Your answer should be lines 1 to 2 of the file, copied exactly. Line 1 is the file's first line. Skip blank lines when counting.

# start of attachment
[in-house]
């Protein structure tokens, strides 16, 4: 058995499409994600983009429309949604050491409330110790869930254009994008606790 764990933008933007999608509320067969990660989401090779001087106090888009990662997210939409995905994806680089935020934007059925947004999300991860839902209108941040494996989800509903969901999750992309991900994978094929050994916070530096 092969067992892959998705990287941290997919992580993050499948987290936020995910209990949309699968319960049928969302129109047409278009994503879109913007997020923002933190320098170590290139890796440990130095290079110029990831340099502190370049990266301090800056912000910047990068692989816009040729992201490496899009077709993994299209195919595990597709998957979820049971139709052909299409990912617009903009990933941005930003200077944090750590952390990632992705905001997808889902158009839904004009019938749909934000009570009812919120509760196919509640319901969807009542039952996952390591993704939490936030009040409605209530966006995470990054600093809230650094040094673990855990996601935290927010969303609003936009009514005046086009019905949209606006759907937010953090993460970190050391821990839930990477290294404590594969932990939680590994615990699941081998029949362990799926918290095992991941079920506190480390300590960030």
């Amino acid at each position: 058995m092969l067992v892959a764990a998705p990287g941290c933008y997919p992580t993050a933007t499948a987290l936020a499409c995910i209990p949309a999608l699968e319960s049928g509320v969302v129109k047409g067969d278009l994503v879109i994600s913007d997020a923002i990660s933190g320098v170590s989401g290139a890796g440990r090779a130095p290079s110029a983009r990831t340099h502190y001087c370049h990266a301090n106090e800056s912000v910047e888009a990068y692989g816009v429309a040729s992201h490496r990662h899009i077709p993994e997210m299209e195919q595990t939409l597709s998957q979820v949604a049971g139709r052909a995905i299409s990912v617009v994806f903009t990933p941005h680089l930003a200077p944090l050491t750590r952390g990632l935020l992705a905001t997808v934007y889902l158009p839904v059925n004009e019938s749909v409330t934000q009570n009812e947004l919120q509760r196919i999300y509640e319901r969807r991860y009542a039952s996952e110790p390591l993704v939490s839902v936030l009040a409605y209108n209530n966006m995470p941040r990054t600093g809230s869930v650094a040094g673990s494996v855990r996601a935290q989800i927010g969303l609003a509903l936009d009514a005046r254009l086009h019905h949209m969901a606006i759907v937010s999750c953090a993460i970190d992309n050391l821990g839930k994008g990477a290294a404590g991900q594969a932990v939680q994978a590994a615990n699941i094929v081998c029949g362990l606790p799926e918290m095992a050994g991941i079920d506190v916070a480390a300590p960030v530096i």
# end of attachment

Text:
[in-house]
């Protein structure tokens, strides 16, 4: 058995499409994600983009429309949604050491409330110790869930254009994008606790 764990933008933007999608509320067969990660989401090779001087106090888009990662997210939409995905994806680089935020934007059925947004999300991860839902209108941040494996989800509903969901999750992309991900994978094929050994916070530096 092969067992892959998705990287941290997919992580993050499948987290936020995910209990949309699968319960049928969302129109047409278009994503879109913007997020923002933190320098170590290139890796440990130095290079110029990831340099502190370049990266301090800056912000910047990068692989816009040729992201490496899009077709993994299209195919595990597709998957979820049971139709052909299409990912617009903009990933941005930003200077944090750590952390990632992705905001997808889902158009839904004009019938749909934000009570009812919120509760196919509640319901969807009542039952996952390591993704939490936030009040409605209530966006995470990054600093809230650094040094673990855990996601935290927010969303609003936009009514005046086009019905949209606006759907937010953090993460970190050391821990839930990477290294404590594969932990939680590994615990699941081998029949362990799926918290095992991941079920506190480390300590960030």